4. Eddie Babaian February 26, 2012 at 12:55 pm #

    Hey Chase, I’m sorry to hear about the loss of your friend Chris and I’m sure his family is hard pressed to deal with this sadness. Risk/Reward is a tough balance to handle, but if it’s what you love to do, you can’t let it inhibit you from doing it. Much like with the recent loss of Sara Burke, it’s hard to except when you make the ultimate sacrifice doing what you love to do. I know from my years in Seattle that Stevens Pass is thrilling and dangerous, which is why its so addicting.

  5. Jonathan February 26, 2012 at 1:27 pm #

    I’m sorry for your loss Chase, My condolences to Chris’s family and friends. People come and go out of our lives. But there impact is forever!

    - JR

  6. Scott Rinckenberger February 26, 2012 at 1:32 pm #

    Chase, thanks for sharing this. Let’s all let Chris continue to be an inspiration to live to the fullest. And let’s be safe out there.

  7. Yair Haim February 26, 2012 at 2:46 pm #

    Sorry for your loss.

  8. Will February 26, 2012 at 3:53 pm #

    Dear Chase, Scott, and everyone else on your side of things close to Chris,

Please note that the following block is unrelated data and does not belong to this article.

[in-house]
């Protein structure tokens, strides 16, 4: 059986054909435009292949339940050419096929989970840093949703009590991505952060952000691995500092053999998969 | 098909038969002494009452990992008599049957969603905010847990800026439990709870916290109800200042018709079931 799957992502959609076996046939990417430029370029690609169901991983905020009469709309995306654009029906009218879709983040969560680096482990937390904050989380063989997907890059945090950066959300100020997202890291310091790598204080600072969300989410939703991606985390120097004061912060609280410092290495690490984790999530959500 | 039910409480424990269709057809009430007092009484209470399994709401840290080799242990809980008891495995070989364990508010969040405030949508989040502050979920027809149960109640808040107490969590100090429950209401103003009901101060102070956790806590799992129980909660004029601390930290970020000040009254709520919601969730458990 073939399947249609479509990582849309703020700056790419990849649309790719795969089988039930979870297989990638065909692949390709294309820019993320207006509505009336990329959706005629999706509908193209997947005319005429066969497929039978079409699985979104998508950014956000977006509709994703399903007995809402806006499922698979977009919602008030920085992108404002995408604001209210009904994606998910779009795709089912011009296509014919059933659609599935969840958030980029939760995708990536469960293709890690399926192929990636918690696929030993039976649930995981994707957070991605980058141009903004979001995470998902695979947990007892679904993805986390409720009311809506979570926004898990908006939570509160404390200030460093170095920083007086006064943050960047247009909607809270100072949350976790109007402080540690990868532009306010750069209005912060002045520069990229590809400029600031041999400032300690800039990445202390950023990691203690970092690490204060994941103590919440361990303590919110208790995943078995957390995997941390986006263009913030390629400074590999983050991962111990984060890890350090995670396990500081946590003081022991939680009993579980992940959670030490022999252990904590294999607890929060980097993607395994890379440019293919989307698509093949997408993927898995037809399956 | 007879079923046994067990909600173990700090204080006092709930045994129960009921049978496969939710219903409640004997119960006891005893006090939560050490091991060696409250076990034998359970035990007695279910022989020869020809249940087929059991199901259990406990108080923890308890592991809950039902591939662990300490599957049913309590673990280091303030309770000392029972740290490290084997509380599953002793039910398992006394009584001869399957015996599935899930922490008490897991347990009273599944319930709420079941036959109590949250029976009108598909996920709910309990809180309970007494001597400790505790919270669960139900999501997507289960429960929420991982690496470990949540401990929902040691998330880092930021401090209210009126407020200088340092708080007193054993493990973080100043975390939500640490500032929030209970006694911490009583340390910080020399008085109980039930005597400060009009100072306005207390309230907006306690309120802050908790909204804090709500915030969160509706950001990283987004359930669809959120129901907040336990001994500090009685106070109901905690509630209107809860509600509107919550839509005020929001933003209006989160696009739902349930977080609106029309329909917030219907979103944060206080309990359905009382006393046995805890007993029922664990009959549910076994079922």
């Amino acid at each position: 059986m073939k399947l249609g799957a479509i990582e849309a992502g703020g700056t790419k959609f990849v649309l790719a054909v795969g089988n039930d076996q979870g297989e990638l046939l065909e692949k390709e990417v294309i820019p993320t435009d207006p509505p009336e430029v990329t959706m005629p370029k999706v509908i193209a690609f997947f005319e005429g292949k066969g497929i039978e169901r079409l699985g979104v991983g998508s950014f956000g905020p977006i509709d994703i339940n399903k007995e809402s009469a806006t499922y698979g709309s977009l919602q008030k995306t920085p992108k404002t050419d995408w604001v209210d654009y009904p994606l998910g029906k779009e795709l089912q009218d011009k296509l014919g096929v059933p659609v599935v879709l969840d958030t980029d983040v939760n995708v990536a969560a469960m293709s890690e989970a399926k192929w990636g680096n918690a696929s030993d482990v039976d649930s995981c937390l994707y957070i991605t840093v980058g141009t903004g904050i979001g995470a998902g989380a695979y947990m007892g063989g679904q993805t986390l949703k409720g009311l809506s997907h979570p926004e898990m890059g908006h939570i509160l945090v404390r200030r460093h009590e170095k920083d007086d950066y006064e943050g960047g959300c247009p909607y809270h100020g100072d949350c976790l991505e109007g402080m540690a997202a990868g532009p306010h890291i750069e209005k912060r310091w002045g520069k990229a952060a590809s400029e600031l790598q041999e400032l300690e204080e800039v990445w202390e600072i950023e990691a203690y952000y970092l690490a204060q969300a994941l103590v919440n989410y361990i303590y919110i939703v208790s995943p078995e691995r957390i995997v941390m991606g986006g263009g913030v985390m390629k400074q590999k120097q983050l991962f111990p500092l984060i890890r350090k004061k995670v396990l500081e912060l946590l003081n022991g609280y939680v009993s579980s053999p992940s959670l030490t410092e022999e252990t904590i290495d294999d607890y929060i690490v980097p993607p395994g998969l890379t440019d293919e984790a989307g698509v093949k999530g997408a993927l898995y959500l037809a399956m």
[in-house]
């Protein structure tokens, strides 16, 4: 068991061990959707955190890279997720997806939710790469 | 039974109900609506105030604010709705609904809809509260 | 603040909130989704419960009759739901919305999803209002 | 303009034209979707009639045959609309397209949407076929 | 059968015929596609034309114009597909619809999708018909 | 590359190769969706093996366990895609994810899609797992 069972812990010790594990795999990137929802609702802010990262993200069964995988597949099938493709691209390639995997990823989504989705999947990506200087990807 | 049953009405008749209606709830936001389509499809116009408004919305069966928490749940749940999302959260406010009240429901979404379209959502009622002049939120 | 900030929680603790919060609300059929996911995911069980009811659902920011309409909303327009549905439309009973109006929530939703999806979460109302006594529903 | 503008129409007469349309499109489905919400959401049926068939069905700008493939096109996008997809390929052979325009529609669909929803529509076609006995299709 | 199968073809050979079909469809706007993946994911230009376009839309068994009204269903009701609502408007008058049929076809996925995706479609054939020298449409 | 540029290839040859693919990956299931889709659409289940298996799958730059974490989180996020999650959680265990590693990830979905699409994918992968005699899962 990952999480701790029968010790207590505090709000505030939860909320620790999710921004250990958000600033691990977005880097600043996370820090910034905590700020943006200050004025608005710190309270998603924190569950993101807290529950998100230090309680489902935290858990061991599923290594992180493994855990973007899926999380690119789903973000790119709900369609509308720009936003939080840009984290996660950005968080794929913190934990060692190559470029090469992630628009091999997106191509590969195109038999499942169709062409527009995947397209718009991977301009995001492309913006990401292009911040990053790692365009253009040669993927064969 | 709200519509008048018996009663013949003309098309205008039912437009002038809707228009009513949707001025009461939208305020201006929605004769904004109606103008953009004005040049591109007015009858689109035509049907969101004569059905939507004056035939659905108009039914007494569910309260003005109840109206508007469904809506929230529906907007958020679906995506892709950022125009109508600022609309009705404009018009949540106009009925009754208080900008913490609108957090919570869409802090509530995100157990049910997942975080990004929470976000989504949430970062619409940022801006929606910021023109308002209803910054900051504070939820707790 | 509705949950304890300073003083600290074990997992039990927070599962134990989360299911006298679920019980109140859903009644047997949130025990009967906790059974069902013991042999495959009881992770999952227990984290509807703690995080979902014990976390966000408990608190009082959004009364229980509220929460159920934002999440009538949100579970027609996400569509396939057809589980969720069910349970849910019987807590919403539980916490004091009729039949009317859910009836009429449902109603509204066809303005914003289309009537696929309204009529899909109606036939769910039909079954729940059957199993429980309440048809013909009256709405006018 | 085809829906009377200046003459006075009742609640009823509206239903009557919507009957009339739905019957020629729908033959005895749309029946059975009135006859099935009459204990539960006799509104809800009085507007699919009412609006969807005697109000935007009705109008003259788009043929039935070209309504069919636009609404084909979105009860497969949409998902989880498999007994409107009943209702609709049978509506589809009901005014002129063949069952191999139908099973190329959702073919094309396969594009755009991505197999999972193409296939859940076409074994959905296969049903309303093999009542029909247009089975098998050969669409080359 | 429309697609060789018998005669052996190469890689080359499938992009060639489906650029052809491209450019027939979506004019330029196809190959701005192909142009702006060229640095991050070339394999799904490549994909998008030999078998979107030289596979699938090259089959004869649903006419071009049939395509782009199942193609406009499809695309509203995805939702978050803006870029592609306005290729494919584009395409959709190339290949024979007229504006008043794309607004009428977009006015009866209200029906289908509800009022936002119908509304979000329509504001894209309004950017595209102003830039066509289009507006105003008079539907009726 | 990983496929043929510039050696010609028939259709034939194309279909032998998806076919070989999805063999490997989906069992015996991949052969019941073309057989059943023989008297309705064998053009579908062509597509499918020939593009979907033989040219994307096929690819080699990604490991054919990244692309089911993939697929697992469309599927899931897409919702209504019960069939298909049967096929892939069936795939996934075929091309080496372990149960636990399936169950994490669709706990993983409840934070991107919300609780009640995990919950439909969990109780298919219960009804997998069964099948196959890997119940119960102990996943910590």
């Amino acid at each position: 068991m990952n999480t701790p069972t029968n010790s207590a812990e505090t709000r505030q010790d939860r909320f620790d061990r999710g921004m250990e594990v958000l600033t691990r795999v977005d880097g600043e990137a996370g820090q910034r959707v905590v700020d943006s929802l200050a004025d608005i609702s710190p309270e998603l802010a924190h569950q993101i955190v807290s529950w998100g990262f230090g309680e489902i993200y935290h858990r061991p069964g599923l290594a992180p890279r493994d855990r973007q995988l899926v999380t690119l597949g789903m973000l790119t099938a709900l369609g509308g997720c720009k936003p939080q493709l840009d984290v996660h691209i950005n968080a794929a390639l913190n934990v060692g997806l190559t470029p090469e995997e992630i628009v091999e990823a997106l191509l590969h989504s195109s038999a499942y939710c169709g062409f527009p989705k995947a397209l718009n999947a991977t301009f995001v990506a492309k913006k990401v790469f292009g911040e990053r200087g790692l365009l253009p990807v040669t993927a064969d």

Two years, five months ago (almost to the day), one of my best friends was killed while hiking the Grand Tetons. And like Chris, Eliot was a man who loved the outdoors, and was in his own element at the time of his passing.

    It’s hard to fathom and make sense of the loss that is left behind when such an amazing person we once knew seemingly disappears. It’s unfair, cruel… it’s bullshit. There is nothing that can explain the incredible void that remains.

    At the service, I listened as friends and family of his poured their hearts out, explaining how Eliot touched each of them. “Made me feel special”… “always cheered me up”… “made me a better person”… “helped me when I was at my lowest”… Perhaps there was nothing that could justify the loss, but it was crystal clear that the impact Eliot left in this world would extend far beyond his own 24 years; he truly lived on in all of us, and he would want us — WANTS us — to keep his spirit alive. Your words, and those of Scott, lead me to feel that Chris was the same.